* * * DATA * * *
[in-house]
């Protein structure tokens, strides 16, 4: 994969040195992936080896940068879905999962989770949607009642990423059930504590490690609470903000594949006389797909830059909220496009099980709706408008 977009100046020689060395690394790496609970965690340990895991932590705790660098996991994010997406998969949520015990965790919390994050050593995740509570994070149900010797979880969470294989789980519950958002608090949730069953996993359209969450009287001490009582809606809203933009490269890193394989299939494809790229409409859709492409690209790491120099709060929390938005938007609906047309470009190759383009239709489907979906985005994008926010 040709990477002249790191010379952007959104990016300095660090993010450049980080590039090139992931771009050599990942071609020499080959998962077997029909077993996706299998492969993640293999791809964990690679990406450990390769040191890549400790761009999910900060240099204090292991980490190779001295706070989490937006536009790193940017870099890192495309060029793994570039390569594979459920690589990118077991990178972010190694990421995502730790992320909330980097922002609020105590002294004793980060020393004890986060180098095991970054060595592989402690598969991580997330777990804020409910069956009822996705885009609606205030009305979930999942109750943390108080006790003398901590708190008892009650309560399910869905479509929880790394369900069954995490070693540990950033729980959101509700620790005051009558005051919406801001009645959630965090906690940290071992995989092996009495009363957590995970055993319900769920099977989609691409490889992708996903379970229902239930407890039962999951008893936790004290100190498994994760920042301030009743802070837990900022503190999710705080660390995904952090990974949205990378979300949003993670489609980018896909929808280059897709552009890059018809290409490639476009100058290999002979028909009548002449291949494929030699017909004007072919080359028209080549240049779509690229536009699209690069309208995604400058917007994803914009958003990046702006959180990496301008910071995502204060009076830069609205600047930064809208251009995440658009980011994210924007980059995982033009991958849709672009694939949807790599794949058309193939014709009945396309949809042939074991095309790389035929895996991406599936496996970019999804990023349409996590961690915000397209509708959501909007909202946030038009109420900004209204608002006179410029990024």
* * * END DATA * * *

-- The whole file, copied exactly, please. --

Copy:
[in-house]
């Protein structure tokens, strides 16, 4: 994969040195992936080896940068879905999962989770949607009642990423059930504590490690609470903000594949006389797909830059909220496009099980709706408008 977009100046020689060395690394790496609970965690340990895991932590705790660098996991994010997406998969949520015990965790919390994050050593995740509570994070149900010797979880969470294989789980519950958002608090949730069953996993359209969450009287001490009582809606809203933009490269890193394989299939494809790229409409859709492409690209790491120099709060929390938005938007609906047309470009190759383009239709489907979906985005994008926010 040709990477002249790191010379952007959104990016300095660090993010450049980080590039090139992931771009050599990942071609020499080959998962077997029909077993996706299998492969993640293999791809964990690679990406450990390769040191890549400790761009999910900060240099204090292991980490190779001295706070989490937006536009790193940017870099890192495309060029793994570039390569594979459920690589990118077991990178972010190694990421995502730790992320909330980097922002609020105590002294004793980060020393004890986060180098095991970054060595592989402690598969991580997330777990804020409910069956009822996705885009609606205030009305979930999942109750943390108080006790003398901590708190008892009650309560399910869905479509929880790394369900069954995490070693540990950033729980959101509700620790005051009558005051919406801001009645959630965090906690940290071992995989092996009495009363957590995970055993319900769920099977989609691409490889992708996903379970229902239930407890039962999951008893936790004290100190498994994760920042301030009743802070837990900022503190999710705080660390995904952090990974949205990378979300949003993670489609980018896909929808280059897709552009890059018809290409490639476009100058290999002979028909009548002449291949494929030699017909004007072919080359028209080549240049779509690229536009699209690069309208995604400058917007994803914009958003990046702006959180990496301008910071995502204060009076830069609205600047930064809208251009995440658009980011994210924007980059995982033009991958849709672009694939949807790599794949058309193939014709009945396309949809042939074991095309790389035929895996991406599936496996970019999804990023349409996590961690915000397209509708959501909007909202946030038009109420900004209204608002006179410029990024």